A neglected and nearly forgotten Ariel 350 is brought back to life.
“A wonderful jigsaw puzzle,” is how Nick Christian remembers the 1946 Ariel 350 when it first arrived at Calgary’s Old Motorcycle Shop, where he serves as lead fabricator.
The bike was delivered there in pieces approximately a year ago by a family from Saskatchewan who wanted it restored as a surprise gift for their grandfather, the close-to-original owner of the British-made single.
The problems facing Nick were manifold. “When it arrived it looked like it had been subjected to a lot of rage,” says Nick with a good-natured laugh. While the Ariel had been in the family a very long time, it had been subjected to a variety of tasks and fixes, some of which were of the ‘more urgent, less gentle’ persuasion.
At one point the OEM engine had been literally cut out with a gas torch and replaced by a motor from a farm implement, possibly a grain auger.
As fate had it, the extracted stock motor was left sitting in the same barn where the surgery took place, and there it lingered until the day it was called back into service for the sake of the Ariel restoration project.
It’s nearly impossible to consider the history of Ariel motorcycles as a breed without accounting for its role as an asset of the British army during World War Two. The famed Red Hunter was purpose-built for military service for which it proved nimble, versatile, and easily stripped-and-serviced in the field. The little warhorse spawned various iterations including this 346cc overhead valve “NG” model.
Production of Ariel motorcycles during 1939-45 was exclusively for the war effort with little or no penetration into the civilian market until 1946. Little about the Ariel’s basic architecture had changed when they resurfaced for public consumption, hence a model such as this 1946 could easily pass for one made in 1939.
But in the post-war years, Ariels quickly became desirable commodities in terms of their styling and reputation—the competition must have thought so too, as BSA purchased Ariel in 1951, with production of certain models lasting into the 1960s.
So Nick Christian had his work cut out if he were to bring it back to factory trim, on time and on budget. Among the challenges were “Identifying pieces that weren’t there,” says Nick, and dealing with the ones that were.
Nearly all components of the completely disassembled bike were in some state of ruin. “Most looked like this,” says Nick pointing to the licence plate holder with its many waves and ripples as though it had been pulled from a fire at some point.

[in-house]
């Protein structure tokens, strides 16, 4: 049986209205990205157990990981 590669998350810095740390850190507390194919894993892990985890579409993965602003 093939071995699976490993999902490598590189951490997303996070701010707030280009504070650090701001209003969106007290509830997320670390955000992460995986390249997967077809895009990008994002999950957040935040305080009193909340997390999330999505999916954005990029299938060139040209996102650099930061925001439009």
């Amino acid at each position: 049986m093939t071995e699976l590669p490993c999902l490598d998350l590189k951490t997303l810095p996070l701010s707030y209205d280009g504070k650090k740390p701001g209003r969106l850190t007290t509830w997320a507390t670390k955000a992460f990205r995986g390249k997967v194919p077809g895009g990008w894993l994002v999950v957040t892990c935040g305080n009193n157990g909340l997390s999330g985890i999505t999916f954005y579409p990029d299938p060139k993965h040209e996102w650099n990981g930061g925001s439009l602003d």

There were obvious signs of jury-rigging for exigency’s sake, with little regard for aesthetics. Glaring examples included the magneto chain cover replaced by a tuna can fixed in place with a tapping screw. (“Seriously?” I ask. Nick confirms this is true.)
The original gas cap for the Ariel 350 had long since been dispatched to who knows where and replaced with something automotive. “A hub cap from an old Nash or something,” ventures Nick, who admits that among the greatest challenges he faced in the restoration process was simply “fighting the urge to mend and make do,” as the owner had done over the years as matters of pure practicality.
Another example: the need to purchase several sets of taps and dies to deal with the multitude of fastener threads and grades that had pierced the Ariel’s hide over the decades.
Few original components would be of much use in the Ariel’s reconstruction although there were some surprises. Most of the OEM parts were in the four-speed transmission and the original girder front end was still serviceable after some straightening.
Beyond those items, nearly everything for the Ariel 350 needed to be sourced from the vintage reproduction aftermarket or fabricated by hand during long exhausting hours that would ultimately push Nick’s considerable skill and ingenuity to the max as he progressed with what he terms “trepidation.” The goal was to return a beloved motorcycle to its owner in as-new condition while remaining mindful of cost and time.
The Ariel 350 project was nearly complete and ready for presentation to the unsuspecting owner at the time of my visit to Old Motorcycle Shop in late July. Before I departed I thought to ask Nick what had given him the greatest pleasure during the Ariel’s year-long restoration process.
“Riding it,” said the fabricator who, to make the point, tickled the bike’s tiny carb, set the choke and timing levers, dialed-in a bit of throttle and gave the Ariel a kick. The bike immediately leapt to life and settled into a lumpy idle.
By now, someone in Saskatchewan is very happy.
• Story and photos: John Campbell Canadian Biker Issue #344